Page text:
Unaccustomed to handling the finances and investments during her 50+ years of marriage, Sharon feels awkward and insecure. Her three adult children help her when they can. But they’re juggling work and raising kids of their own. And they’ve scattered to three different countries. They can’t always be on call.
Without the financial background and skills gleaned over a lifetime to administer her affairs, Sharon brought me in to assist her.
I’m happy to help. And I love supporting my clients to sort out their finances and reduce anxiety and stress.
But what I really, really wish for is for women like Sharon and women half her age, to become educated, organized and empowered by their money.
We go through life believing that there’s always tomorrow to sort things out.
Thank G-d, that’s usually true.
But sometimes it’s not.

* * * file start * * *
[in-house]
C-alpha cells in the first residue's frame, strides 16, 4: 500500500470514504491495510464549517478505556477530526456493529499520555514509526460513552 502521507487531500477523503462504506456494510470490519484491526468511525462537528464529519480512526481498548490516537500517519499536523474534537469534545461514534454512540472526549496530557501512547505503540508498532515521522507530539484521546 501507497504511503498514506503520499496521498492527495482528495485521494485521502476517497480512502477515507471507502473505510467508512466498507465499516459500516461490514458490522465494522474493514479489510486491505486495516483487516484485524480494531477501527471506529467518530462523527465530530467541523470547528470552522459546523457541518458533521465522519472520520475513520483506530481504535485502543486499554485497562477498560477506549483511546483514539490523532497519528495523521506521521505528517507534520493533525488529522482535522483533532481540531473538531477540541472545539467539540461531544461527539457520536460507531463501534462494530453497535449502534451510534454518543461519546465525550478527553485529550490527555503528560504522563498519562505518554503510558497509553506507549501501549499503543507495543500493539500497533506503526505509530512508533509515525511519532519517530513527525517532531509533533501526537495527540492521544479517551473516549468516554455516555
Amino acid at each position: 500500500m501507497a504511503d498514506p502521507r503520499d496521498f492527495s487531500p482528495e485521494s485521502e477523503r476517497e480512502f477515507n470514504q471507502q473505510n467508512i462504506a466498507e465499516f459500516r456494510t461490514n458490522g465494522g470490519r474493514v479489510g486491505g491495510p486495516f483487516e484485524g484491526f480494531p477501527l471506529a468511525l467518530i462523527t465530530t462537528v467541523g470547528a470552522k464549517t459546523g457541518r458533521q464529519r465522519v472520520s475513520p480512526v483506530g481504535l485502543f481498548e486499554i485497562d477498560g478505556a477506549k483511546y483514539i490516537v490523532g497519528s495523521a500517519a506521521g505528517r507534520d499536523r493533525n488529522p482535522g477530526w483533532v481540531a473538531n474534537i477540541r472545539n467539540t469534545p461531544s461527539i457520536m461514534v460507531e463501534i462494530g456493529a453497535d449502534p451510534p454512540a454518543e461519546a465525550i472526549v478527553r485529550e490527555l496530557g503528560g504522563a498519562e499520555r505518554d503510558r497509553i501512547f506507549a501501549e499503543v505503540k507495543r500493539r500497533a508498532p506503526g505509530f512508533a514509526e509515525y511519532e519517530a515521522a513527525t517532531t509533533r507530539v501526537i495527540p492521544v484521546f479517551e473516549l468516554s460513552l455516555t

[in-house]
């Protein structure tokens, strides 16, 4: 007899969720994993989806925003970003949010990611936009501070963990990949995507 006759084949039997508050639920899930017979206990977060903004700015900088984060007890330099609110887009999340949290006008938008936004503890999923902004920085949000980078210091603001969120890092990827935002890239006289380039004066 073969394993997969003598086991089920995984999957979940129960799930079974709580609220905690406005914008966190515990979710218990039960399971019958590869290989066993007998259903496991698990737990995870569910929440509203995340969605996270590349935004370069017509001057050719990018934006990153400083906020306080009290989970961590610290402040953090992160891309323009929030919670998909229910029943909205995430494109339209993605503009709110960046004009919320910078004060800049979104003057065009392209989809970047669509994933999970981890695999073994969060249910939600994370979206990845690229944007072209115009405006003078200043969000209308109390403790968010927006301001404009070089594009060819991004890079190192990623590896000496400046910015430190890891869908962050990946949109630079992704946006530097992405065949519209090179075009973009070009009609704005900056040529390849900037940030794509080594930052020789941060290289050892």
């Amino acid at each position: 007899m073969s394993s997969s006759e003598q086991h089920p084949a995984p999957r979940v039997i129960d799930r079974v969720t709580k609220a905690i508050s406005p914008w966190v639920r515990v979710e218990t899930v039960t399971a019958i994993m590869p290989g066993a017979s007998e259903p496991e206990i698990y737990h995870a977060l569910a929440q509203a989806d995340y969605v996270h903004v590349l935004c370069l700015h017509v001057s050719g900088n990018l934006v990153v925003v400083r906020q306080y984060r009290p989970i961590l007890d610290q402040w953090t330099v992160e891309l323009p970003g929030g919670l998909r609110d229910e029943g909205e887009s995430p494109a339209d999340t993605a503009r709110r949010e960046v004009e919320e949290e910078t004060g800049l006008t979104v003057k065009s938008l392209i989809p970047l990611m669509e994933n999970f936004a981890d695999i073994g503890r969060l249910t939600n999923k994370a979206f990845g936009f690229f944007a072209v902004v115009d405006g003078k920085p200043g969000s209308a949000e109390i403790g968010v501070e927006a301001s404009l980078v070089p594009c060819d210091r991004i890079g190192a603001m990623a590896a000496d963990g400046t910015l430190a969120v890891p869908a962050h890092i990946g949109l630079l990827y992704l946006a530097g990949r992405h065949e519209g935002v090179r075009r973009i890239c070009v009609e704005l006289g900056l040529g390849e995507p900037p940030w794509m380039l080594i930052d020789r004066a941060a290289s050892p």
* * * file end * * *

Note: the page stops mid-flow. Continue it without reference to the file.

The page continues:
A woman of any age can suddenly find herself alone.
And statistics tell us that 80% of women die single.
I encourage you to take action with your finances. Immediately.
A little bit of planning today will give you peace of mind and help you protect your financial future.
Here are ten things you can do now to organize your financial life and become more empowered with your money.
Make a list of all sources of income. The list may include employment and self-employment, pensions, annuities, interest, dividends, rental income, National Insurance or Social Security, and distributions from a trust or partnership.
2. Regular Expenses